I would like to start on a somewhat unrelated note: I fucking hate Tom Hanks. It’s not just that he cultivates a saccharin liberal image, or that he’s known predominantly for playing crusty old men in highly acclaimed amerikan period-pieces that amount to little more than the old CNN opera (stay tuned for his inevitable role as singing Nixon at some point), no, it’s the utterly shallow and pretentious “first man of amerikkkan history” title he keeps chasing, all because somebody fucked up and casted him in Saving Private Ryan and now Hanks thinks he’s a historian. Year after year we get a Post or Ryan or Charlie Wilson’s War; or, failing that, a documentary series about humble, salt of the earth americana revolving around some lowest-common-denominator pablum like the civil war, the depression, pioneers, the second world war or all of the above if possible, narrated by the man himself, all designed to captivate the world’s tiniest audience: liberals who believe the end hasn’t come.

That’s what The Post is about, really. To assure their audience (again, about the smallest one you can imagine) that everything will be alright if we just Keep Calm and Be Amerikan. Why else would the film be called The Post and not The Times? You know, the actual paper that decided to publish the Pentagon Papers? It can’t possibly be that WaPo is the best, and most credible journalistic force assailing Trump at every turn. The NYTimes is too big, too institutional, too discredited. Amerikkkana is never a mirror, but a really soft club with which to nudge your enemies. In the world of amerikkkana pablum, Lincoln is actually a surprisingly modern liberal, Jefferson even more so. FDR was a prototype of Bernie, and Richard Nixon was actually George Bu—shit, I mean Trump. The liberal script gets edited every few years, they just missed one.

How do we know this is a film about Trump and the last gasps for decency and civic nationalism? Because they tell us so. “The premier political thriller in the age of Trump,” “more important than ever,” and other adulations accompany it and code it for the consumption of “the resistance.” Every rag of merit has already named it a smashing success, the National Board of Review named their #1 of 2017, and TIME and the AFI both have included it on top 10’s. They apparently forgot to tell the public, however, because at the time of writing, its limited release since December 22nd has grossed the 50 million dollar clintonite paean only 2 million bucks. But that might change when the film goes nationwide on the 12th, but I doubt it. Millenials are nostalgic for their childhoods, not their parents’ childhoods, and nobody wants to see what is overtly an anti-Bush film poorly updated for the Orange Menace.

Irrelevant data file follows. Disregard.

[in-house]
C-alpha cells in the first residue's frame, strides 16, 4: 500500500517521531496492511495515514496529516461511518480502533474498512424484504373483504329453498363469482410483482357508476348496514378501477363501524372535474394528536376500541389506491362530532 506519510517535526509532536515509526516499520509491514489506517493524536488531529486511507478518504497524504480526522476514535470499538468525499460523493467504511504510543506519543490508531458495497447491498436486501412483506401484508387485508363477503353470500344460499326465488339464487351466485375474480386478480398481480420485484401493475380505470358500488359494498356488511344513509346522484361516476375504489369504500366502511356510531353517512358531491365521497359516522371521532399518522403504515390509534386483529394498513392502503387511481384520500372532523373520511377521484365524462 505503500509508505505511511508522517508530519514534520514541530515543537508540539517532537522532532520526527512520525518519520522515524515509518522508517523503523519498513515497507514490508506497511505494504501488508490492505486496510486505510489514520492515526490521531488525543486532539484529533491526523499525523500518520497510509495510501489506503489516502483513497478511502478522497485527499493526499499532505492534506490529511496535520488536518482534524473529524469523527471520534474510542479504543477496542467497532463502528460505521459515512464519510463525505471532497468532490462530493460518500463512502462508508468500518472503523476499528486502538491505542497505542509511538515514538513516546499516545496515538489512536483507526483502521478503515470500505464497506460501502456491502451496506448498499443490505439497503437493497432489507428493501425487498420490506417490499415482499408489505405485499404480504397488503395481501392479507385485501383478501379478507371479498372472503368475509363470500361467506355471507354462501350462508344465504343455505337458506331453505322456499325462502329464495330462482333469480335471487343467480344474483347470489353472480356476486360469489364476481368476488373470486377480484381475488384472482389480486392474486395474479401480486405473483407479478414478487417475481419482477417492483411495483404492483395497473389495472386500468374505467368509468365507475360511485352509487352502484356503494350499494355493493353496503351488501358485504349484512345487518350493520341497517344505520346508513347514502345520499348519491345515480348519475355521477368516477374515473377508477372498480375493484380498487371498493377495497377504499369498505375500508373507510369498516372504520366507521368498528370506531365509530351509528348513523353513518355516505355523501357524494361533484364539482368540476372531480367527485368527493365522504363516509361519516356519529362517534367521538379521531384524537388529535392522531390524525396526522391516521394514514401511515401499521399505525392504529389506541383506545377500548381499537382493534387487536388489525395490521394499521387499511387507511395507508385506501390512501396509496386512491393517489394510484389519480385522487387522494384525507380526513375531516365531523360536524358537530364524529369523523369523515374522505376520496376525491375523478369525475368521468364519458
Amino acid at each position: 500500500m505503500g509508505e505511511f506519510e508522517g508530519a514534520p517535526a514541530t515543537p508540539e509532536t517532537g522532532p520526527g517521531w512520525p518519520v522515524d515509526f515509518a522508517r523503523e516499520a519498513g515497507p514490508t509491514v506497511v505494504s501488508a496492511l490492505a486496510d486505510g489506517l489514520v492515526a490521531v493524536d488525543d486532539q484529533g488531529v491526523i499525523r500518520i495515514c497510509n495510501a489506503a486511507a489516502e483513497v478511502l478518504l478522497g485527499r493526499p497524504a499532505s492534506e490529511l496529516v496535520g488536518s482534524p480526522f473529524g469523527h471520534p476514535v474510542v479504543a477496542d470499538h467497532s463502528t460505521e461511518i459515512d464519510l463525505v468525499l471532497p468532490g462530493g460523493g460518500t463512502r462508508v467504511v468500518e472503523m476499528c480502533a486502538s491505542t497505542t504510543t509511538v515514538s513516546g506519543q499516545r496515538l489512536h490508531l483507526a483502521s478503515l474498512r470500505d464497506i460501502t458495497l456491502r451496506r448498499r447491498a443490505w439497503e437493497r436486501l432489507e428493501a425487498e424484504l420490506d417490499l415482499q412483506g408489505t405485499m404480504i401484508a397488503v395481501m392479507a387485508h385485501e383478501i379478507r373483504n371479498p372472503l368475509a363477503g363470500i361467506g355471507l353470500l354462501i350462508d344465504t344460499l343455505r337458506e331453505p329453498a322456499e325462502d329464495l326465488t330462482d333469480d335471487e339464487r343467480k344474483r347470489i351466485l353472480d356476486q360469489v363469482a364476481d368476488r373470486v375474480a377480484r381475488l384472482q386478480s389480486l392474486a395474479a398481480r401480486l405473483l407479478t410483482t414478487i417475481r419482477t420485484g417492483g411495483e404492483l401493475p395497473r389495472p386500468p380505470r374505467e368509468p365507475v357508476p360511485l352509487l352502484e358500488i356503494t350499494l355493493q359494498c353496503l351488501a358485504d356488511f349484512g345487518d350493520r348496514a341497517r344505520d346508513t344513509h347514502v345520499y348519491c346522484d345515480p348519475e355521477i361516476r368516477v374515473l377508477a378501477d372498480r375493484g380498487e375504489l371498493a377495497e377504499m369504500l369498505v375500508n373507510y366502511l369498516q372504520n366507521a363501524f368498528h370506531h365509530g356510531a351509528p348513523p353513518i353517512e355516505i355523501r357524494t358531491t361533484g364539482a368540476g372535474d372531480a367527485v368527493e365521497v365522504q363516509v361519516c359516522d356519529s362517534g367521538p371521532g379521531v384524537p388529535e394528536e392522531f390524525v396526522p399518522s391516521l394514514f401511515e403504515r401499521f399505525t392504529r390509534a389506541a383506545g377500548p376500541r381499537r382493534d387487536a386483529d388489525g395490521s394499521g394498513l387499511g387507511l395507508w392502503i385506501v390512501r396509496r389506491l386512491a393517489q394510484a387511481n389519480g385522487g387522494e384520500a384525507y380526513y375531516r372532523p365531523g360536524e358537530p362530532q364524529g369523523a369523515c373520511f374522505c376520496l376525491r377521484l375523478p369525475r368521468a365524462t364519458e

The amerikan liberal’s historical fanfiction is a specific genre, and shares only characters in common with the real world wherein Lincoln was not an abolitionist, FDR was an anti-semite, LBJ escalated the war in Vietnam, Nixon (who was further “left” than Bill Clinton) ended it, and Barack Obama prosecuted more whistleblowers than any president in history. So this is where The Post is at—liberal historical fanfiction, Tom Hanks amerikana at its most cynical. The great beauty Amerika must be saved from Nixontrump. “We can’t let them do this!” Hanks cries. A chant of “Murka, murka, murka” rises in the bullpens of the Washington Post, Daniel Day-Lewis reprises his role as Abraham Baines Johnson and bestows upon Tom Hanks the sword of Lafayette, and Barack Obama humbly accepts a third term as president.

I assume that’s how the movie goes, I haven’t actually seen it. What? If that red-brown loser Zizek can do it goddamn it, why can’t I? How can one be expected to waste their time of this stuff? This is the kind of trash Fareed Zakaria gives fives stars when he isn’t faking bad Yelp reviews for Iranian restaurants in NYC.

In all seriousness, one doesn’t have to watch this dreck to know what its game is. It’s a film about institutions generally, and journalism in particular. The reason this film has the smallest audience imaginable is because somebody forgot to tell the sheltered millionaires who star in it that the era of institutions is over. The world is shrinking, the u.$. empire is in retreat. The film portrays a time when it was perfectly rational for an amerikan imperialist to pontificate on what’s going on in Vietnam, Cambodia, Laos, Brazil, Honduras, Ecuador or Venezuela. Today the suzerainty of the u.$. is almost pathetic in its scope. Conservative in its hopes (mostly to stay together), and utterly cynical in its outlook. Its people have lost all illusions of amerikan dreams and institutions like journalism and democracy. The traditional media lives on credit, and survives only on its primetime comedies. When epochs come to a close, there are always champions and propagandists of the old order who epitomize both the sincere hopes of the old way, and its senile parochialism. Chivalry had Coucy and Froissart for deed and word, neoliberalism had Obama, NYTimes and, if you like, WaPo.

This is the era of Trump, of tribalism, of multipolarity and the shadow of the coming wars of redivision. The Post, and the liberal fossils responsible for it, take up the cry on behalf of the institutions, ignorant to the fact that they lay in ruins. At the end of his life, Froissart came to realize chivalry was indeed dead. I don’t think the neoliberals have as much sense.

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  1. […] the “era of Trump, of tribalism, of multipolarity and the shadow of the coming wars of redivision” as one […]

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